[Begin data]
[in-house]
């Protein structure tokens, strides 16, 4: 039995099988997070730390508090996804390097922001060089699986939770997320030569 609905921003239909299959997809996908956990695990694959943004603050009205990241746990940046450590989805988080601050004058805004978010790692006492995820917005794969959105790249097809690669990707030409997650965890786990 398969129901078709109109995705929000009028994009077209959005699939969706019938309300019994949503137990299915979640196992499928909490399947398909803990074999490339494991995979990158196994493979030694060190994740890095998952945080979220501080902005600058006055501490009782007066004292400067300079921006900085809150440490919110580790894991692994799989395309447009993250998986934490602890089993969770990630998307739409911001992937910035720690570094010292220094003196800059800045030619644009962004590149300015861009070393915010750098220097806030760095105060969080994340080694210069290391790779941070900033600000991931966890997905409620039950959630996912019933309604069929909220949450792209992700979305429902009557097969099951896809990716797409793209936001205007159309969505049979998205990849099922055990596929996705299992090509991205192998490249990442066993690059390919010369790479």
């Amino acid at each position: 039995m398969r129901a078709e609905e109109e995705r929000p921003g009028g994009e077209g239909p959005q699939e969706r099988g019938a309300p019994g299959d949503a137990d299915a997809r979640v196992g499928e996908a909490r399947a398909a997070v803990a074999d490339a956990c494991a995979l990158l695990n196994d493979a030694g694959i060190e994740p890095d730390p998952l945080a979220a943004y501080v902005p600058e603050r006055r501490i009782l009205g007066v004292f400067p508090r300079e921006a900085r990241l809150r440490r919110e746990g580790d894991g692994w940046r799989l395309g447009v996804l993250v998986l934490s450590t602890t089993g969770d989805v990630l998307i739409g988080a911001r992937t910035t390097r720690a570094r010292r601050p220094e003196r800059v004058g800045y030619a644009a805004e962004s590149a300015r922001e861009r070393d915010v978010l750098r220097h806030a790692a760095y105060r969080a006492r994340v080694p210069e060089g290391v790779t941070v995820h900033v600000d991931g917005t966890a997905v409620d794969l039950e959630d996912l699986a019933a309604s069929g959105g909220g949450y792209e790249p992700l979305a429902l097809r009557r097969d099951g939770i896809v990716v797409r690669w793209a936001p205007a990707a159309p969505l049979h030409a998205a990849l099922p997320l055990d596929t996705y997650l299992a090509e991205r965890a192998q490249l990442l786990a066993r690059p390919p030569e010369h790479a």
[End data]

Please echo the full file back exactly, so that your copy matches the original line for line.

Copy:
[in-house]
């Protein structure tokens, strides 16, 4: 039995099988997070730390508090996804390097922001060089699986939770997320030569 609905921003239909299959997809996908956990695990694959943004603050009205990241746990940046450590989805988080601050004058805004978010790692006492995820917005794969959105790249097809690669990707030409997650965890786990 398969129901078709109109995705929000009028994009077209959005699939969706019938309300019994949503137990299915979640196992499928909490399947398909803990074999490339494991995979990158196994493979030694060190994740890095998952945080979220501080902005600058006055501490009782007066004292400067300079921006900085809150440490919110580790894991692994799989395309447009993250998986934490602890089993969770990630998307739409911001992937910035720690570094010292220094003196800059800045030619644009962004590149300015861009070393915010750098220097806030760095105060969080994340080694210069290391790779941070900033600000991931966890997905409620039950959630996912019933309604069929909220949450792209992700979305429902009557097969099951896809990716797409793209936001205007159309969505049979998205990849099922055990596929996705299992090509991205192998490249990442066993690059390919010369790479």
């Amino acid at each position: 039995m398969r129901a078709e609905e109109e995705r929000p921003g009028g994009e077209g239909p959005q699939e969706r099988g019938a309300p019994g299959d949503a137990d299915a997809r979640v196992g499928e996908a909490r399947a398909a997070v803990a074999d490339a956990c494991a995979l990158l695990n196994d493979a030694g694959i060190e994740p890095d730390p998952l945080a979220a943004y501080v902005p600058e603050r006055r501490i009782l009205g007066v004292f400067p508090r300079e921006a900085r990241l809150r440490r919110e746990g580790d894991g692994w940046r799989l395309g447009v996804l993250v998986l934490s450590t602890t089993g969770d989805v990630l998307i739409g988080a911001r992937t910035t390097r720690a570094r010292r601050p220094e003196r800059v004058g800045y030619a644009a805004e962004s590149a300015r922001e861009r070393d915010v978010l750098r220097h806030a790692a760095y105060r969080a006492r994340v080694p210069e060089g290391v790779t941070v995820h900033v600000d991931g917005t966890a997905v409620d794969l039950e959630d996912l699986a019933a309604s069929g959105g909220g949450y792209e790249p992700l979305a429902l097809r009557r097969d099951g939770i896809v990716v797409r690669w793209a936001p205007a990707a159309p969505l049979h030409a998205a990849l099922p997320l055990d596929t996705y997650l299992a090509e991205r965890a192998q490249l990442l786990a066993r690059p390919p030569e010369h790479a």